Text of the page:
Rice bran of the rice variety Lugovoy harvested in 2016 from Primorsky Krai, Russia was used as a raw material. The rice bran is a product obtained in the process of grinding the kernel after removing the rice husk. The sample of the rice bran was collected at the operating plant of Primorsky Krai for the rice production. According to elemental analysis, the composition of the rice bran is as follows (%): K – 52.86, Р – 21.77, Mg – 9.42, Si – 7.43, Са – 3.49, S – 1.76; Mn – 1.48.

Phytic acid extraction was performed by acid hydrolysis of the raw material (bran) in 1% HCl with stirring for 20 min to 3 h at 20 to 80 °C. The volumetric ratio of solid to liquid was 1:5. The raw materials and filtrate were separated by centrifugation. The filtrate was subject to ultrafiltration through UAM-500 acetate cellulose membranes according to Kolzunova et al. (2000). The process was conducted at a pressure drop of 0.1 to 0.4 MPa and t = 20 °C at an installation consisting of a separate cell of UFM-3-2 (V1 = 20, 100, or 1000 mL), a capacity container (V2 = 2000 mL), a magnetic stirrer MM-5, a compressor, a receiver, manometers, and a collection of filtrate. All elements of the separation cell contacting solutions were made of non-corroding, well-sterilized materials. From the purified extract, the phytic acid salt was precipitated with a 10% NaOH solution, at a pH range of 7.0 to 8.0. The salt was then separated from the solution by filtration, washed on a filter with water, and air dried at 25 °C. The yield of the phosphorus-containing product from rice bran was 6%. The yield of the product was calculated relative to the mass of the initial sample of the rice bran.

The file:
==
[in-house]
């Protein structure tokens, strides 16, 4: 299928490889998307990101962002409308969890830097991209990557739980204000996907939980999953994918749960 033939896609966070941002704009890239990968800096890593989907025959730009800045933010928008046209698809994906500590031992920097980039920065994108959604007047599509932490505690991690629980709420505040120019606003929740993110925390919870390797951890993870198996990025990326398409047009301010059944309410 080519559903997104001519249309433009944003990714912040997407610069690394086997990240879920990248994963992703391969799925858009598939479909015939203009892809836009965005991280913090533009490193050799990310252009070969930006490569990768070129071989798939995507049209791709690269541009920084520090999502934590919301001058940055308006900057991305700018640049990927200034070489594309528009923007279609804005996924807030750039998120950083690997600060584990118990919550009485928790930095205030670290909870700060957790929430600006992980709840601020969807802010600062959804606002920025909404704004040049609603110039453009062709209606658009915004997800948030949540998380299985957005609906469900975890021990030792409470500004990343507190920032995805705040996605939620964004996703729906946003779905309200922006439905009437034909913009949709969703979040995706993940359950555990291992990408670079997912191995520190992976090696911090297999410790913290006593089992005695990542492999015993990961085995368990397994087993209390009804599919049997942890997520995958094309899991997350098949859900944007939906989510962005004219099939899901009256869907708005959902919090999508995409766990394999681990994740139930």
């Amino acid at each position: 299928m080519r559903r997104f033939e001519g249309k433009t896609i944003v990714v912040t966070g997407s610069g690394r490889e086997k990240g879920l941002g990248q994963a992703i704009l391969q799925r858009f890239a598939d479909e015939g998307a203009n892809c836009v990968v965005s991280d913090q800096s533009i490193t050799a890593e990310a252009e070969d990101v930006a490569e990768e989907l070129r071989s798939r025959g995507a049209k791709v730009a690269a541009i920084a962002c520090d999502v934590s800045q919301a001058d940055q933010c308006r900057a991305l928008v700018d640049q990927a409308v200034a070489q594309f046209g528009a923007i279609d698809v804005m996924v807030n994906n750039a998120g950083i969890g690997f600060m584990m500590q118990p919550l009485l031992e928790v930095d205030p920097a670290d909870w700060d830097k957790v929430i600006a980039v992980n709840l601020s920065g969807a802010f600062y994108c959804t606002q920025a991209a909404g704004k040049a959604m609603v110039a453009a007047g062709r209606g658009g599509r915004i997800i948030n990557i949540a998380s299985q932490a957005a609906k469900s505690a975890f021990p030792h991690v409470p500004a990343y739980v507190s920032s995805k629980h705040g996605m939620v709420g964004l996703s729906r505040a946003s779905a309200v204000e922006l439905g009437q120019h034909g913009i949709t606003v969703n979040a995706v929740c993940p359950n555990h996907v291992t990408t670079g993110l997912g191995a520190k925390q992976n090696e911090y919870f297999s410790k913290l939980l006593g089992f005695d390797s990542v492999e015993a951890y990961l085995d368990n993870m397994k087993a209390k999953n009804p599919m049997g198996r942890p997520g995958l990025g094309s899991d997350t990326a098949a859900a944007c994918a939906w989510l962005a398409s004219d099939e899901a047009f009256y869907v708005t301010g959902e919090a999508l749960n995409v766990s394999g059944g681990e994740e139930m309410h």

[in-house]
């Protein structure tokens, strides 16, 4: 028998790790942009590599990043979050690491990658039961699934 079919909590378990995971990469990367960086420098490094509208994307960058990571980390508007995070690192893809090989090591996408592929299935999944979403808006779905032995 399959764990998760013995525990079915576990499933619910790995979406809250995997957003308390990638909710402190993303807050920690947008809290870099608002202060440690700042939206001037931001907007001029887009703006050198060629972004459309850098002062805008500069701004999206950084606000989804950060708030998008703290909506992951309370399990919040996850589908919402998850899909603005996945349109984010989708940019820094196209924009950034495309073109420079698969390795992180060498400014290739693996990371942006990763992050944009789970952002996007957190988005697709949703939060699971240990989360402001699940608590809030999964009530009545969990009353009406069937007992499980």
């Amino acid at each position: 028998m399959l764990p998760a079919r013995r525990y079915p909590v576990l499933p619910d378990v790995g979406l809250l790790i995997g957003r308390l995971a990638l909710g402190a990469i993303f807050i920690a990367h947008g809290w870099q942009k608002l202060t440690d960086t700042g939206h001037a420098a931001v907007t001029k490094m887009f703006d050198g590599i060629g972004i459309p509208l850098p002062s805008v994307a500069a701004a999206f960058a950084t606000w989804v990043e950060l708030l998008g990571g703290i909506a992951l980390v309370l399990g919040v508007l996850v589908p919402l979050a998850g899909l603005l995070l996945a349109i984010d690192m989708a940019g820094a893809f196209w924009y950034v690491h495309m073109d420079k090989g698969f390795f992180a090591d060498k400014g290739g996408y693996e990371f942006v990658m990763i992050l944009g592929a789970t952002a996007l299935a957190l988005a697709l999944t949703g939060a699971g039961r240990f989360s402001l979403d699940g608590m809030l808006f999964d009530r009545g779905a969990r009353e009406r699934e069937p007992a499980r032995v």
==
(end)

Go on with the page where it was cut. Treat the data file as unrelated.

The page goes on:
Methods of Studying the Phosphorus-Containing Product from Rice Bran

The IR (Infrared) spectra in the range 400 to 4000 cm–1 in KBr pellets were recorded by conventional techniques on a Bruker Vertex 70 spectrometer (Karlsruhe, Germany).

The X-ray diffraction patterns were recorded on a D8 Advance diffractometer (Bruker) on Сu Кα-radiation. Phase identification was carried out using the EVA program (EVA Software defines a new benchmark for phase analysis) and the PDF-2 powder data bank (The Powder Diffraction File).